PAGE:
Categories 1942

SAS raid hits German airfield at Fuka

A Special Air Service jeep patrol is greeted by its commander, Colonel David Stirling, on its return from the desert. 18 January 1943.

The early members of the Special Air Service were currently known as L Detachment, SAS Brigade and would not be designated the SAS Regiment until September 1942. The original name was intended to cause confusion amongst the Germans about the nature and strength of these unconventional forces – suggesting that it was just a small part of a large parachute Brigade.

The purpose of the SAS was to mount raids behind enemy lines – in the desert they arrived by truck or jeep, rather than parachute. Their early raids had been costly affairs where they sustained heavy casualties. But on the night of 26th July they mounted one of their most successful raids ever. They had driven for days across the desert, guided by men from the Long Range Desert Group, until they were well behind enemy lines. The men at the target German airfield at Fuka were caught completely off guard. Carol Mather was one of the officers on the raid, which was led by the SAS’s founding officer, Colonel David Stirling:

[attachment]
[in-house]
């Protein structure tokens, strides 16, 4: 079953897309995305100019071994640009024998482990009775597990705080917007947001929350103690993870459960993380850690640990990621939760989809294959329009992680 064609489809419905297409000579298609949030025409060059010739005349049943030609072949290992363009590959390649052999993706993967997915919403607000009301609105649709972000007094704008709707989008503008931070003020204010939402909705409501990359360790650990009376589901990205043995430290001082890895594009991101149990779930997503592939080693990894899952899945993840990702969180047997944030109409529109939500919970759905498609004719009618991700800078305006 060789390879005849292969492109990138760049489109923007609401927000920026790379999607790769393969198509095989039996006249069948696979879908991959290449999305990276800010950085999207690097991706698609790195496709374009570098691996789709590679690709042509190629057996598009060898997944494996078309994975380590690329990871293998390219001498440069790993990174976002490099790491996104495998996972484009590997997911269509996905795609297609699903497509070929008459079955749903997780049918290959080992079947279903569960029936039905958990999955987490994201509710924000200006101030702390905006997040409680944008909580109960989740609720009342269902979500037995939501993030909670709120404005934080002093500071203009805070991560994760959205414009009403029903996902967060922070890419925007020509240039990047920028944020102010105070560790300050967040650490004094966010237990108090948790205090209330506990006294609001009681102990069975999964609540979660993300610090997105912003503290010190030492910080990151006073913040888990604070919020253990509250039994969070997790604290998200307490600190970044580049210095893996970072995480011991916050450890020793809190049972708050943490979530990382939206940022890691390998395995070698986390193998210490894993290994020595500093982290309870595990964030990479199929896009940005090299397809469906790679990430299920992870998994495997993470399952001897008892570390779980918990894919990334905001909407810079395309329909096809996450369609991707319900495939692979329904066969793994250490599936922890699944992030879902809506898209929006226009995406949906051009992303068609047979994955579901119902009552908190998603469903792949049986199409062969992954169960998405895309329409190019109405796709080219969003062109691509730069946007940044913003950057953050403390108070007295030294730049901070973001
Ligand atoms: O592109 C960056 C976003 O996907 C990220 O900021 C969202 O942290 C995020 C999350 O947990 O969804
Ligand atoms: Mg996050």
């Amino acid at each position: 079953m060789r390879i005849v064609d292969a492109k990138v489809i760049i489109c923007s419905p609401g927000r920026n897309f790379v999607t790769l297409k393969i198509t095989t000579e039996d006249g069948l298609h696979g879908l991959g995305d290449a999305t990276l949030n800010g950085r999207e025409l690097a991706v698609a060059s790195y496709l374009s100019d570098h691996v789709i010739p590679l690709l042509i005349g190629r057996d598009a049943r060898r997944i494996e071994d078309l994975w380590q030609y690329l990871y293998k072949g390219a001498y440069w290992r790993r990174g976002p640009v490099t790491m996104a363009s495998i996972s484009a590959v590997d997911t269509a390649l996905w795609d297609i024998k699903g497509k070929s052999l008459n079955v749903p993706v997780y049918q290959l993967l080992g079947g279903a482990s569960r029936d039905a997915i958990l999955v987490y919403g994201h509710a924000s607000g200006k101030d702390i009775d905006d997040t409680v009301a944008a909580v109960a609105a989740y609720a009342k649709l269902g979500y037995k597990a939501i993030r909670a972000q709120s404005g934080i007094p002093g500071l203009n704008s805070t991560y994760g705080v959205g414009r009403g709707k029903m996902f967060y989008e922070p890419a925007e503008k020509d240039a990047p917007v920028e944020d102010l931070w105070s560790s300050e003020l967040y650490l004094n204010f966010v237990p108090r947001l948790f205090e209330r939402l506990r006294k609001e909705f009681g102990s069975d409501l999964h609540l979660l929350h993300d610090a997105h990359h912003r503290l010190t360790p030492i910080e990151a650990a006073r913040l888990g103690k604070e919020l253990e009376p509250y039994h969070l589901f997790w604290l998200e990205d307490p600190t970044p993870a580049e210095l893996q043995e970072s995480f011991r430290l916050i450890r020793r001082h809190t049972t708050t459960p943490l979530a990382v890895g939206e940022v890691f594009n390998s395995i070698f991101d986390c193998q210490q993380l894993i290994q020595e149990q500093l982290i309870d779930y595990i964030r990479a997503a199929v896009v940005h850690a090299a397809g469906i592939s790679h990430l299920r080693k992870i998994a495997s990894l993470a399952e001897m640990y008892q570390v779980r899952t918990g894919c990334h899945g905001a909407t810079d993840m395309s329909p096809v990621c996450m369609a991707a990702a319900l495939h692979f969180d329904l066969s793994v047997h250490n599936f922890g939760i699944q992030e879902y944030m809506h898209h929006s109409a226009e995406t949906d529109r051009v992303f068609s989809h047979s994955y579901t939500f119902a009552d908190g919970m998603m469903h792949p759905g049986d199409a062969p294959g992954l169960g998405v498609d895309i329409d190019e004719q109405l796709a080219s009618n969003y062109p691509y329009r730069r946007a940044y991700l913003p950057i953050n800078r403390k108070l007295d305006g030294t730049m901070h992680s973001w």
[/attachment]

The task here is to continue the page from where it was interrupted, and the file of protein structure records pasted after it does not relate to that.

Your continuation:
We left the escarpment RV at last light and climbed up the rocky cliff in our two columns. There was a full moon and so driving was comparatively easy. David led off at a terrific speed and it was not long before we were suffering from punctures. We had fifteen before we reached our objective, and for each one a halt of five minutes had to be made.

One jeep and its crew had to be abandoned on the way owing to a cracked sump, and at this halt David gave us our final instructions.

“Right lads, we haven’t got much time. At the edge of the aerodrome form a line abreast and all guns spray the area. When I advance follow me in your two columns and on my green Very light open fire, outwards at the aircraft – follow exactly in each other’s tracks, 5 yards apart – speed not more than 4 mph. Return to the RV independently moving only by night.”

He spoke casually as if putting us into our butts for a grouse drive.


We descended across an old battlefield, where some of our corpses were lying still unburied, in the full moonlight. The burnt-out tanks and corpses looked cold and comfortless, and I took another swig of rum.